Acacia gum, also called gum Arabic, is a dried exudate that obtained from Acacia senegal trees and has long been used in traditional medicine. 
Acacia gum, also called gum Arabic, is a dried exudate that obtained from Acacia senegal trees. It is extracted from the acacia tree through wounds or breaks on the bark. The gum has a blend of glycoproteins, polysaccharides and oligosaccharides, and acts as prebiotic. It is highly soluble in water. Water-soluble Acacia gum dietary fibers are generally thought to lower cholesterol levels, benefit cardiovascular health and help maintain normal body weight. The consumption of adequate dietary fibers is an important strategy in maintaining digestive and general health. [1, 2]
Prebiotics do not contain microorganisms and do not undergo the digestion process. However, they stimulate the growth of the healthy gut bacteria. Most popular and well-studied prebiotics are the oligosaccharides contained in plants. Prebiotics must meet certain criteria: be resistant to the actions of stomach acids, bile salts and other hydrolyzing enzymes in the intestine, provide a substrate for one or more strains of beneficial bacteria, stimulate the growth and activity of the desired groups of bacteria in the digestive tract, and possess proven health benefits.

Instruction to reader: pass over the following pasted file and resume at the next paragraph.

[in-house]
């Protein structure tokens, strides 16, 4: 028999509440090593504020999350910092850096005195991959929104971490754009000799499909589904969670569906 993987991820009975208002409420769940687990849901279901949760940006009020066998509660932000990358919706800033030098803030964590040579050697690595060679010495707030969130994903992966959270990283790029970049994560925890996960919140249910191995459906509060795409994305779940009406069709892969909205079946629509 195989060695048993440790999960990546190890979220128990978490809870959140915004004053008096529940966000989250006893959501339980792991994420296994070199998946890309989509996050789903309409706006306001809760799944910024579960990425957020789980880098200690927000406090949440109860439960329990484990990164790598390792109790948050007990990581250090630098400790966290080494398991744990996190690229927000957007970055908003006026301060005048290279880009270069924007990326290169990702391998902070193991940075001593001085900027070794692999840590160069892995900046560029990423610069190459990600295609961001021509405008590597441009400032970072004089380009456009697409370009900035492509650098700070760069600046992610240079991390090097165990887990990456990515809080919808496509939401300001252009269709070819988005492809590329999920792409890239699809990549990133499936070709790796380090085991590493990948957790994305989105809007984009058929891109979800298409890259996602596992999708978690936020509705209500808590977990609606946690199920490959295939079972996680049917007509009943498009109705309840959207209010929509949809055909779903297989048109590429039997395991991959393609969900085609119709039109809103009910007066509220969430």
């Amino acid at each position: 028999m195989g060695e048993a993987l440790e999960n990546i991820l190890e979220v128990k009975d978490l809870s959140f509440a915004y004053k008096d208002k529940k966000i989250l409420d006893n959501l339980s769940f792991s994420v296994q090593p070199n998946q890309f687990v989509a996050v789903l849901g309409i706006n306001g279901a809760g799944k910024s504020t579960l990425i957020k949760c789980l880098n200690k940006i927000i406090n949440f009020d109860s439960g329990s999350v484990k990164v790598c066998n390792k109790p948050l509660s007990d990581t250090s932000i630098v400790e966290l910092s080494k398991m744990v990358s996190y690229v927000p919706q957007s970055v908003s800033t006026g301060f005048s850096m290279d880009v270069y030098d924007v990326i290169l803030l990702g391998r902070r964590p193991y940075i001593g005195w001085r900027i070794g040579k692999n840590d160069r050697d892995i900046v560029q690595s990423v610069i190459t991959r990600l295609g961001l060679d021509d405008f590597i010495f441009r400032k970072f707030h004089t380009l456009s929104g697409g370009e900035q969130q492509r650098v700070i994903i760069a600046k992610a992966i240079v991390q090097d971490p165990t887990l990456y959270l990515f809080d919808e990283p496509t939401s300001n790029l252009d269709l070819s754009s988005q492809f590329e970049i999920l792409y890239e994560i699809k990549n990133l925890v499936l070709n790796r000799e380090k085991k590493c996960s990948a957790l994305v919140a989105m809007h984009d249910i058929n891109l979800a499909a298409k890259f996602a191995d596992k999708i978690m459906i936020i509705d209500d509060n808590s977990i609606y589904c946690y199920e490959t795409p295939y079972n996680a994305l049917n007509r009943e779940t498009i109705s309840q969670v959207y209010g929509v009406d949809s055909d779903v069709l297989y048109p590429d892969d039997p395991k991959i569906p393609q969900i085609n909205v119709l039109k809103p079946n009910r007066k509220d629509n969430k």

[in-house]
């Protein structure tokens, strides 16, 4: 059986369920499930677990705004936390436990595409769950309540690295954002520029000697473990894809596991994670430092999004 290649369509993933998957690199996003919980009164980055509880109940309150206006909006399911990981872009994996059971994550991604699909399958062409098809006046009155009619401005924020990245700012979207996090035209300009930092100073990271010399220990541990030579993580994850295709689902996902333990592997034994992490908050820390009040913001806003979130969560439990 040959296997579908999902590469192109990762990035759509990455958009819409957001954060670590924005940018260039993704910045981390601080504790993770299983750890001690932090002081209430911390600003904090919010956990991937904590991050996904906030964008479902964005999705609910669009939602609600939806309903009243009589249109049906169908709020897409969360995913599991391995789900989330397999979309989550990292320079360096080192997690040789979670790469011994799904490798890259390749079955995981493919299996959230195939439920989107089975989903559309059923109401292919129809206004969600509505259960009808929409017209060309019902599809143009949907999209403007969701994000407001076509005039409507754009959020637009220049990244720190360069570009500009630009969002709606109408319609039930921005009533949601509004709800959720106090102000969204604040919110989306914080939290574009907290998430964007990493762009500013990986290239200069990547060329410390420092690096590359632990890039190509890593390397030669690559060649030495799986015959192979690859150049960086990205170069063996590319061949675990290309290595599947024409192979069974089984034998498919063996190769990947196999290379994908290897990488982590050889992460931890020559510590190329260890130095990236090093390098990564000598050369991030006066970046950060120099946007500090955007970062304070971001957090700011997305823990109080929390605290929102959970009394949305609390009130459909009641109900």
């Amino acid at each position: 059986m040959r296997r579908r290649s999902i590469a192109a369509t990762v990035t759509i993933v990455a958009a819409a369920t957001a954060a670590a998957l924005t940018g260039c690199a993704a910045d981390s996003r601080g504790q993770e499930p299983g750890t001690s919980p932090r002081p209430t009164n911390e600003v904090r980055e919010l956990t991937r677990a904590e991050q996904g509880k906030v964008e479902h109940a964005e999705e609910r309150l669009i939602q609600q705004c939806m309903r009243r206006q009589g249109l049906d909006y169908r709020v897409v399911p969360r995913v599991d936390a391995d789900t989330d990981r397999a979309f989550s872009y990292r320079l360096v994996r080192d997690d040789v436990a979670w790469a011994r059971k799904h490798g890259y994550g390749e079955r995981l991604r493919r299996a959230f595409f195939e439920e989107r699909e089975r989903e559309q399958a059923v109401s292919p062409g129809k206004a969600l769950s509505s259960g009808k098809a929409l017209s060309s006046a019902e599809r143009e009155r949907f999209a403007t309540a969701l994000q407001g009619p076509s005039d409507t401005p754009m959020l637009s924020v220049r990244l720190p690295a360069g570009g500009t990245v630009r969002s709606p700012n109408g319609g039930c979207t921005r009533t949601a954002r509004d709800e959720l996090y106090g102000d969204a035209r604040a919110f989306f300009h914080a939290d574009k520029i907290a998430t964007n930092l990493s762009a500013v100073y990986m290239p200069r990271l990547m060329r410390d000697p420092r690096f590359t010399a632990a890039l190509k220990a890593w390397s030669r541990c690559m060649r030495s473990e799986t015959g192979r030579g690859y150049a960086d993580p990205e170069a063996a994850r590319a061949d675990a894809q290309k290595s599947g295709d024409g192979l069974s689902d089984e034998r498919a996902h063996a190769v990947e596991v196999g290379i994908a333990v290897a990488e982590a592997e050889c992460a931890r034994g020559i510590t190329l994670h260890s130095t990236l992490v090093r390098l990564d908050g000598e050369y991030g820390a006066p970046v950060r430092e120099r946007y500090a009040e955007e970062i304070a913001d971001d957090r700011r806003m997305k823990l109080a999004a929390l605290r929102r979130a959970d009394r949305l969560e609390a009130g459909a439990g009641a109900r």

Acacia gum has long been used in traditional medicine. Arabic physicians treated a wide variety of ailments with the gum, resulting in its current name. Gum Arabic was used in remedies for the treatment of diarrhea, inflammation, and for wounds healing.
Acacia senegal is native to semi-desert regions of Sub-Saharan Africa, Oman, India and Pakistan.
1. Jangra S, Pothuraju R. Functional Significance of Gum acacia in the Management of Obesity. Curr Pharm Des. 2020;26(3):293-295. doi: 10.2174/ 138161282603200306092307.
2. Babiker R, Merghani TH, Elmusharaf K, et al. Effects of Gum Arabic ingestion on body mass index and body fat percentage in healthy adult females: two-arm randomized, placebo controlled, double-blind trial. Nutr J. 2012 Dec 15;11:111. doi: 10.1186/1475-2891-11-111.
3. Markowiak P, Slizewska K. Effects of Probiotics, Prebiotics, and Synbiotics on Human Health. Nutrients. 2017;9(9):1021. doi: 10.3390/nu9091021.